To skate or not to skate city council decides
July 4, 2008 · Updated 11:24 AM
Get the hell off my property.
Those are words some local skateboarders have heard numerous times.
They have been chased and sworn at by local business owners. Ordinances have been passed by the city council to remove them from downtown streets and sidewalks.
But the stereotypes people have of them as destructive punks are not true, the skateboarders say.
Now, some moves are being made to validate their alternative sport.
The Bremerton City Council will have an opportunity to approve a grant worth $75,000 at their weekly meeting this Wednesday for a skatepark to be built in Eastpark, next to the YMCA and the Bremerton Ice Arena.
It will be the first large-scale facility of its kind ever created in the city.
In 1996, a smaller scale park was built on the same location the new one is slated for.
Additionally at the meeting, the council can approve an application to the Interagency for Outdoor Recreation for a Youth Athletic Facilities grant of $150,000.
Mayor Bozeman has already expressed his full committment to complete the project by the end of 2004.
To begin with, skateboarding is a real sport these days, said Council Member Will Maupin. Its as valid a thing for us to provide a skatepark as it is for us to provide a basketball court.
Maupin was part of the committee that made the recommendation that $75,000 of the citys Community Development Block Grant (CDBG) funds be reserved to create a skatepark.
CDGB federal funds are provided to cities to develop property in economic development projects, as well as public service efforts such as crime prevention, education and employment, to name a few.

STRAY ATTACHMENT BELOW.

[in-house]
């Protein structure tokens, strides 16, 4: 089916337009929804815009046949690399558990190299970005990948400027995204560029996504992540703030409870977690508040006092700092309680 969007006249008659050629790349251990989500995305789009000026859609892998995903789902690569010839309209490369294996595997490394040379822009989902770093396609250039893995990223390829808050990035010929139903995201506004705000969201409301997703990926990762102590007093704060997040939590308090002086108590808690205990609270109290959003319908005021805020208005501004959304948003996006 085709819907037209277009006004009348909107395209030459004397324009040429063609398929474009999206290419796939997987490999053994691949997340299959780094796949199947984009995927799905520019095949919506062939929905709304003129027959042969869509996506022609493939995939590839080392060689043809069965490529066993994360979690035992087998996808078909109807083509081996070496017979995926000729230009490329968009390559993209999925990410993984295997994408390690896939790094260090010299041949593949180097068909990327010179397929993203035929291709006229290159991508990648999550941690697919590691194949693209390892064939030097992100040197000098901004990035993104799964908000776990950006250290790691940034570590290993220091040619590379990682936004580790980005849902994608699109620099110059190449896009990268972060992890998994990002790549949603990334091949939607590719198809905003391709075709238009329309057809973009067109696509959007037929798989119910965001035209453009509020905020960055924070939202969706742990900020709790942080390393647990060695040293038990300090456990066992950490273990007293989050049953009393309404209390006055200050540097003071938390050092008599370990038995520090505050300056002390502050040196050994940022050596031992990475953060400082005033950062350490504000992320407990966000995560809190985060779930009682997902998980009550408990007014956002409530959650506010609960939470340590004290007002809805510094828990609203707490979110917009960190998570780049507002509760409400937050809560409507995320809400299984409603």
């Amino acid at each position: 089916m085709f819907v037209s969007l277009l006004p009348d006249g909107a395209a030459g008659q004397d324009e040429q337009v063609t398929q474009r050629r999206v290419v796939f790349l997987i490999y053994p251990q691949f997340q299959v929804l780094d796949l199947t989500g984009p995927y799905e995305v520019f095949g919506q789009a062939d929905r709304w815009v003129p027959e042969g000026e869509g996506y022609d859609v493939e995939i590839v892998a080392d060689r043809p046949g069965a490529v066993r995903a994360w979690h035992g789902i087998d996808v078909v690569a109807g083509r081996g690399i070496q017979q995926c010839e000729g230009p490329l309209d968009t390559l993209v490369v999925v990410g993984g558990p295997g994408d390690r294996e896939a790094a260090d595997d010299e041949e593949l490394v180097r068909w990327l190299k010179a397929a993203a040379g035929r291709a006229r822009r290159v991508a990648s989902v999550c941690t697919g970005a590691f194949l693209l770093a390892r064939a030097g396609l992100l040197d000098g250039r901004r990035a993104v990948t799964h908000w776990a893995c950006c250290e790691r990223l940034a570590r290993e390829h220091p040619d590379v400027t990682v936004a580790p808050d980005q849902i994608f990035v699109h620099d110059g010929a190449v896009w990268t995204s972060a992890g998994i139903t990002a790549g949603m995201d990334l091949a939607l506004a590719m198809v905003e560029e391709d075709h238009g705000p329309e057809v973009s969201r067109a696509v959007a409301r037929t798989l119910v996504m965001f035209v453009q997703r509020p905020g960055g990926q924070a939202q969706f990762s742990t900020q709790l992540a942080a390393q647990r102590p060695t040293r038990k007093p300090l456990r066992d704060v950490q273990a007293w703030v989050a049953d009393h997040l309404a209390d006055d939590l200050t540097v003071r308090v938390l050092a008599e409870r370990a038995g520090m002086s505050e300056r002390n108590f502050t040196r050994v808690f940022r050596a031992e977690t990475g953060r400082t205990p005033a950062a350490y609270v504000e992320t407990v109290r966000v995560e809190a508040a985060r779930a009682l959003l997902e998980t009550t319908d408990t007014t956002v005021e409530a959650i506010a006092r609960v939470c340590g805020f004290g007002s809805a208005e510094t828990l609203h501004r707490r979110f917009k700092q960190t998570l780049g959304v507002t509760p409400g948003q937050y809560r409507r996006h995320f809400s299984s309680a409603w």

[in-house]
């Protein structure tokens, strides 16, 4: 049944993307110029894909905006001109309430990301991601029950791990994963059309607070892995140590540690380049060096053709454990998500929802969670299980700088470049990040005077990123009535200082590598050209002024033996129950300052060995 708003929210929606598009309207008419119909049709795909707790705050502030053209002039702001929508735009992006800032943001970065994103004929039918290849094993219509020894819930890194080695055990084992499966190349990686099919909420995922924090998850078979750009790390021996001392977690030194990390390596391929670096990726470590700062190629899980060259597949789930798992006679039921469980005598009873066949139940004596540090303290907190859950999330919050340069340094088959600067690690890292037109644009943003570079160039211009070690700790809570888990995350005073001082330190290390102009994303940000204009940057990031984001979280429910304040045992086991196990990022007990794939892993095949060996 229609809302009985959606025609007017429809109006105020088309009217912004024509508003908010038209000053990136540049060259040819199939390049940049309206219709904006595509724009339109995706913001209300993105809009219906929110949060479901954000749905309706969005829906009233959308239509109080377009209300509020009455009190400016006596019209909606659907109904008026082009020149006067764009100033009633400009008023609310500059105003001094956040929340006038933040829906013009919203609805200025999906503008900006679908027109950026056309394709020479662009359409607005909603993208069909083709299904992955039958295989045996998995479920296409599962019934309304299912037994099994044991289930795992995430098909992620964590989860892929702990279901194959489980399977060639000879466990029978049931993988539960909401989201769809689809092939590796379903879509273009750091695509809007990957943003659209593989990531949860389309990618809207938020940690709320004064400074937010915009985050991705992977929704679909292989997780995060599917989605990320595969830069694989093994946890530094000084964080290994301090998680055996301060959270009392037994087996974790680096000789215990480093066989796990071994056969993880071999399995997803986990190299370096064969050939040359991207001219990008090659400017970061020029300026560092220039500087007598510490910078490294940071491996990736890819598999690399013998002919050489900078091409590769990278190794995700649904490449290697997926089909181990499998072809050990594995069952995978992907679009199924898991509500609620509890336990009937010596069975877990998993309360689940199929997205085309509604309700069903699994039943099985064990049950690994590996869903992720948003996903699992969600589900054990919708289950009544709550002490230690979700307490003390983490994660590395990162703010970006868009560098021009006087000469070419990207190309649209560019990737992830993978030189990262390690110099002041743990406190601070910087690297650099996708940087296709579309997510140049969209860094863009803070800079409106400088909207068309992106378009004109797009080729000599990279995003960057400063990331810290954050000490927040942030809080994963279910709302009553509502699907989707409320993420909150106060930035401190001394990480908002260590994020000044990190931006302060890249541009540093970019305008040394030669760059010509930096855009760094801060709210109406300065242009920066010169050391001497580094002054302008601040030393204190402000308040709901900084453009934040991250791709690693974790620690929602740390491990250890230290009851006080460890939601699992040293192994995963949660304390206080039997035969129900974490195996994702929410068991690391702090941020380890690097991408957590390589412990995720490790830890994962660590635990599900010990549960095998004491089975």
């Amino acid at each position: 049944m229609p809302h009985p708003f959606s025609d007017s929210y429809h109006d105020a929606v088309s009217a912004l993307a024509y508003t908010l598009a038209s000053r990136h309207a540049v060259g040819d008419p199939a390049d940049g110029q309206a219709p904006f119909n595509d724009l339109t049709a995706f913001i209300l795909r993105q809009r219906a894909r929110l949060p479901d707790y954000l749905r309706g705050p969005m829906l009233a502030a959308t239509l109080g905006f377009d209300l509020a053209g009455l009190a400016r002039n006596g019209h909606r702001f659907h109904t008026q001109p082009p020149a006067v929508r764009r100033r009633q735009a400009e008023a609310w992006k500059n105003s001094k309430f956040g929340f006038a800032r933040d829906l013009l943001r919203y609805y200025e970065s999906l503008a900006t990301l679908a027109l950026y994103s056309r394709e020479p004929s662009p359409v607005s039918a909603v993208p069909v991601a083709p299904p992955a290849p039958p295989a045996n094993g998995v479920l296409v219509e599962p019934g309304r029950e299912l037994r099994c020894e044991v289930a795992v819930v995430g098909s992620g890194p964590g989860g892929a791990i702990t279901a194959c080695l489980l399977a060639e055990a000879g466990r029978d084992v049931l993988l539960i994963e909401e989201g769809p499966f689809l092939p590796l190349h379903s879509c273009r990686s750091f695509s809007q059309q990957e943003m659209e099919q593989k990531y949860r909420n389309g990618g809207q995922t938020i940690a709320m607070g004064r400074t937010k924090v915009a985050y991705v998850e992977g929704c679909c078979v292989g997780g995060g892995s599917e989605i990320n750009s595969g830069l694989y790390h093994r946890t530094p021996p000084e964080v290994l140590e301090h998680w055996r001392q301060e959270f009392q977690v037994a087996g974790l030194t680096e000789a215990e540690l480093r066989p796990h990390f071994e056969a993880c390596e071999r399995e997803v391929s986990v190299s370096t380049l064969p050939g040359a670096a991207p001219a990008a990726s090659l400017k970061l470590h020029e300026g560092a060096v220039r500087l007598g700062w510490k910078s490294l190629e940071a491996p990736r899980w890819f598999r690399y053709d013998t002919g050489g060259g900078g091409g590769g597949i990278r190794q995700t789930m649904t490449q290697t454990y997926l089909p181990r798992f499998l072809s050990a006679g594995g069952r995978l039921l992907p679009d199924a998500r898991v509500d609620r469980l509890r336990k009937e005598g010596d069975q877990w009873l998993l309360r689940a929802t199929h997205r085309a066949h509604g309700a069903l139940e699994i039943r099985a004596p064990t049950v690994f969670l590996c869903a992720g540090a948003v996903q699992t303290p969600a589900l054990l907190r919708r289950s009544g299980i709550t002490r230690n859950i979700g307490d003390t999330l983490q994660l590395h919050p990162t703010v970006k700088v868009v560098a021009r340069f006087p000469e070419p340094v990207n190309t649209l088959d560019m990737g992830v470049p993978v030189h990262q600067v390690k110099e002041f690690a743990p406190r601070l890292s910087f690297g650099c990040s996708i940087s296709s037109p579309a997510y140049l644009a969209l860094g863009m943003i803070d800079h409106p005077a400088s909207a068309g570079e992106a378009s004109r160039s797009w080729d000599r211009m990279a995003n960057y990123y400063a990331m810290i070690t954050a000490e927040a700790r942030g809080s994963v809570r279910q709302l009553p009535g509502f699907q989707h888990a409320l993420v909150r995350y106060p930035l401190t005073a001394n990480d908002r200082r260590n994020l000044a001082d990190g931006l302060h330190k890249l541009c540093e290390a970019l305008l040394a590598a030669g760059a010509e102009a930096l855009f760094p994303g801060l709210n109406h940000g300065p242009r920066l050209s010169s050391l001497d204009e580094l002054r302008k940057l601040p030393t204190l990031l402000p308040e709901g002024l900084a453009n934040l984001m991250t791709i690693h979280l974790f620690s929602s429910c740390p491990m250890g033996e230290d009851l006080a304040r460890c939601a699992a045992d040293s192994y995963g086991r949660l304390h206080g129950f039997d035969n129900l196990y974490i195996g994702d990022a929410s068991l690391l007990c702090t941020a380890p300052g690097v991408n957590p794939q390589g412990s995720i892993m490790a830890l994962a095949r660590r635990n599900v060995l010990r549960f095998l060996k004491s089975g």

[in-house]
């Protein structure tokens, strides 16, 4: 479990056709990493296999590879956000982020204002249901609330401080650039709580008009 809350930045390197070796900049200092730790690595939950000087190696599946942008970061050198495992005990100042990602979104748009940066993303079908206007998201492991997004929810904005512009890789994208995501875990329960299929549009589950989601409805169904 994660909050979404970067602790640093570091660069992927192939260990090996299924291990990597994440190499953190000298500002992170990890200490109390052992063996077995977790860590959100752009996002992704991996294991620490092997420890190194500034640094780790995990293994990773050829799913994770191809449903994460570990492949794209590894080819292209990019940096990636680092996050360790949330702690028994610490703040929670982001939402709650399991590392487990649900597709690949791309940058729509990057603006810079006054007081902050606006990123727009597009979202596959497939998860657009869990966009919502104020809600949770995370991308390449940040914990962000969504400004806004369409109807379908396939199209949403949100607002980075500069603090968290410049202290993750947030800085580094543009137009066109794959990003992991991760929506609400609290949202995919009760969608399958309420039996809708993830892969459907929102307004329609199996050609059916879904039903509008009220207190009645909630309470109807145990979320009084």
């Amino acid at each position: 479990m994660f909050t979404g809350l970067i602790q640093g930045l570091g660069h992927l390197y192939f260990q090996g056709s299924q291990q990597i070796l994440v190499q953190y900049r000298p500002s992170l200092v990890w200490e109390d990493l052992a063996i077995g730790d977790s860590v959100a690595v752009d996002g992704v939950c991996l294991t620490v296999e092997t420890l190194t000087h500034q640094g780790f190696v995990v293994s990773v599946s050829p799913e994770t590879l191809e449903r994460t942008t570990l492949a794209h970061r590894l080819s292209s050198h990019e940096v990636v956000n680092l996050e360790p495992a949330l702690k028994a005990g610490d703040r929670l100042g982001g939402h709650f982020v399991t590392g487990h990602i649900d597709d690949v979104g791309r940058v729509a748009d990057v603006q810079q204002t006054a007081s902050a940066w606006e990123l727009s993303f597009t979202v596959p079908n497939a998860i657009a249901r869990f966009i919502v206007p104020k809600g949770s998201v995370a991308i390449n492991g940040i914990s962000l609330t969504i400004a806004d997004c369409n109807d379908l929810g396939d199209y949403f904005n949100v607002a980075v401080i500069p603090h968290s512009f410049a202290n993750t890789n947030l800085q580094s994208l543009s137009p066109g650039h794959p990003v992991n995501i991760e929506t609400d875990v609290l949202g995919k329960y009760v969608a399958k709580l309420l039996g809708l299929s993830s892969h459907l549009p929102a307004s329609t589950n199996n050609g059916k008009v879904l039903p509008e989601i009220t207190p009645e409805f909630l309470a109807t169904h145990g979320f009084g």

This year, there were 24 different applications for different groups and projects throughout the city.
The CDGB committee rates each project on criteria such as whether it fits in with the citys comprehensive plan, appropriately addresses a major need in the city, how much it will cost, and whether or not it solves a problem for low income residents.
Out of all the capital improvement projects, the skateboard park was voted third highest in priority.
In all, $590,000 CDBG funds will be distributed for capital projects like the skatepark. Winning first priority status is the Kitsap Health District, which applied for money to help construction and relocation costs from its current Austin Drive location to the government center once it is built.
Second priority was awarded to the city of Bremerton Public Works department for the construction of 15 wheelchair ramps throughout the city.
The local skategroup that has been advocating for the park, Bremerton Skaters and Supporters United (BSSU), gave a multimedia presentation to the CDBG committee.
They made the best presentation of any group, Maupin said. They were very well prepared. They addressed the rating criteria very well.
Last March, students and skateboard enthusiasts Westin Williams and Jesse Dixon began working with Bremerton Junior High teacher Lisa Gordon to start the skateboarding group. Since that time, Gordon has taken the kids on field trips to County including the one in Port Orchard and Kingston and she has showed up to watch them skate.
The $150,000 Youth Athletic Facilities grant requires an equal match, so BSSU is working on raising the rest through fund-raisers and other grants.
The CDBG grant will offer $75,000. The Bremerton Central Lions Charitable Foundation committed $25,000 on June 13. The group is seeking a Tony Hawk Foundation grant of $25,000 named after the famous American skateboarder and the final $25,000 may come from a combination of fund-raising and further grant money.
Its very exciting, said Lisa Gordon, who now teaches economics and history at Bremerton High School.
Im happy that the kids work has paid off. They have established the need and they have learned to be advocates for themselves.
Gordon has seen many transformations in the students who have helped advocate and present information on the skatepark.
One is a sophomore at Bremerton High, 15-year-old Ian McDowell.
He was a quiet student, said Gordon. Now he has taken his role as an advocate quite seriously.